Corporate Cain

Back when Mark was wrestling under the moniker Cain the Undertaker, he performed in a time where the WWF was not a publicly traded company, there were no shareholders to answer to, and social media didn’t exist. Mark Calaway is as corporate as corporate gets, being the company man – but he should know better that the times of toxic locker room behavior is something of the past – and for good reason.

The WWE is a workplace, and if social media were to exist in the mid to late 90s, the #metoo movement would have brought that company down quicker than a botched chokeslam in Saudi Arabia. “It was a different time” is simply a dog whistle excuse for “I miss the days of rampant misogyny and toxic masculinity”.

The same man who is uncomfortable around cucumbers is the same man who appears to be uncomfortable with a locker room that treats their co-workers like equals, doesn’t try to stab each other to death, and prefers the recreation of playing video games and self-care over doing bumps of cocaine before matches.

Being the level of corporate that WWE is means providing a safer environment for their employees. That's not "soft", that's humane.

You Should Have Listened to DDP

Diamond Dallas Page was no doubt ruined in his WWE run, being given a life coach gimmick that went nowhere. However, there’s a bit of foreshadowing in that character. Mental health is now recognized, more than ever, as something to take very seriously – in and out of the wrestling business.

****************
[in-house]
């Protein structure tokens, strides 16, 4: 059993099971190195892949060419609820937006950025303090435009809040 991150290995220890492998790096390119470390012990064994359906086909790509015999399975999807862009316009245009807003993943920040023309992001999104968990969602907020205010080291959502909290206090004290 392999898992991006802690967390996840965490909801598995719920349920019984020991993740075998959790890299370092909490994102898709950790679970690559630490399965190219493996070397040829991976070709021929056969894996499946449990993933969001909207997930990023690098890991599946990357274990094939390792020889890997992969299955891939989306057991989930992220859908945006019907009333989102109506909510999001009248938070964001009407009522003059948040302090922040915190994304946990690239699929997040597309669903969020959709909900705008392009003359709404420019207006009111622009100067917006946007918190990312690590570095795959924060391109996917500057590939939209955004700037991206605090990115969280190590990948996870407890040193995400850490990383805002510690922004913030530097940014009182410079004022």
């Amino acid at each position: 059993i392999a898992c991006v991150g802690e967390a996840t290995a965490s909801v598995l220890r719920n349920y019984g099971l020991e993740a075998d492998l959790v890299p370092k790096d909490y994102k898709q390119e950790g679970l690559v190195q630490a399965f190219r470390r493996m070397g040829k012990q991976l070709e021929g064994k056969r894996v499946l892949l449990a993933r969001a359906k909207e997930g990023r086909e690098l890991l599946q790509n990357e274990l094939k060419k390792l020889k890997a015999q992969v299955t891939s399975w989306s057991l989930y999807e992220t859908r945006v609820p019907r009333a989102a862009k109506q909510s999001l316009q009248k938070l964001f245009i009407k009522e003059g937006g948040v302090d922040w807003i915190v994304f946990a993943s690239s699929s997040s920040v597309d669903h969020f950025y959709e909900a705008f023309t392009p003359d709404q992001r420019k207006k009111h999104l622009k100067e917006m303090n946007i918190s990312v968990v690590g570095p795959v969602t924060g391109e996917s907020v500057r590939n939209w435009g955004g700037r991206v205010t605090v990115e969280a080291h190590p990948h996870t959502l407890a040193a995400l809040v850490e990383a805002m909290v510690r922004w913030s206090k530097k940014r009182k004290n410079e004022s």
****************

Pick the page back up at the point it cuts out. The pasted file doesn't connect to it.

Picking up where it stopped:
I must question the mental health of these talents in the decades where “men were men”. When your coping mechanism is to take lots of drugs, imbibe excessive amounts of alcohol, and create such a violent and toxic backstage atmosphere; you clearly have mental health struggles to work through.

Luckily, the industry now respects mental health, and a few examples have played out right in front of us as of recent. When Kylie Rae needed time away from AEW due to mental health concerns, she was granted as such with no pressure, and an outpouring of support.

She didn’t self-medicate her way through her new role in AEW to cope, she understood that she needed time away. When she returned to the sport, this time for Impact, she shined in her performances for that company. However, she again needed take a step back – this time for good -- as she retired from pro wrestling 8 months later for similar reasons.

And all of this is completely okay.

What Mark fails to understand is that everyone has their own level of mental health struggles – literally everyone in some form. This likely was not supported in his heyday, and the onslaught of drug-induced, violent backstage stories back this up.


Mark Calaway is a legend in this industry, but he is also human. He is a 55-year-old man that when faced with the notion of evolving with a healthier era that focuses on self-care and mental health – chose to remain stagnant.

He chose not to understand why talent would prefer to carry themselves in a safe environment and play video games over needlessly putting their bodies through self-harm in the name of archaic and toxic backstage behavior.

Never meet your heroes. Kill your idols. Everything evolves, and will continue to evolve in this industry, and The Undertaker is just a man who has failed to keep up with the times. There is a difference between “not getting it” and seeking honest answers, and “not getting it” but instead putting everyone on blast on a popular podcast.

Mark, unfortunately, chose the latter.